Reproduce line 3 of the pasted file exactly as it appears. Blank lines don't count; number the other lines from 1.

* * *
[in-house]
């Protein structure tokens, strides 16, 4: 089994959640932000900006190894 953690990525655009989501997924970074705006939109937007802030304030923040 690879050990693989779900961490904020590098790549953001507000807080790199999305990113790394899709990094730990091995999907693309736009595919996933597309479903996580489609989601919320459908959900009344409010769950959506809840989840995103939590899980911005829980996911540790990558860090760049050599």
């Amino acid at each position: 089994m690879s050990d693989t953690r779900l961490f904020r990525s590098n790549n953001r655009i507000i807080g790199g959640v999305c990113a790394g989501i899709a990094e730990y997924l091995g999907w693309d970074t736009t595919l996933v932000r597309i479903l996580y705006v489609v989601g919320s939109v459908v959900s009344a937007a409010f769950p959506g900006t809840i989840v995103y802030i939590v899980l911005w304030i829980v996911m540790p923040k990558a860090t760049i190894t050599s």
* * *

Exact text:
């Amino acid at each position: 089994m690879s050990d693989t953690r779900l961490f904020r990525s590098n790549n953001r655009i507000i807080g790199g959640v999305c990113a790394g989501i899709a990094e730990y997924l091995g999907w693309d970074t736009t595919l996933v932000r597309i479903l996580y705006v489609v989601g919320s939109v459908v959900s009344a937007a409010f769950p959506g900006t809840i989840v995103y802030i939590v899980l911005w304030i829980v996911m540790p923040k990558a860090t760049i190894t050599s």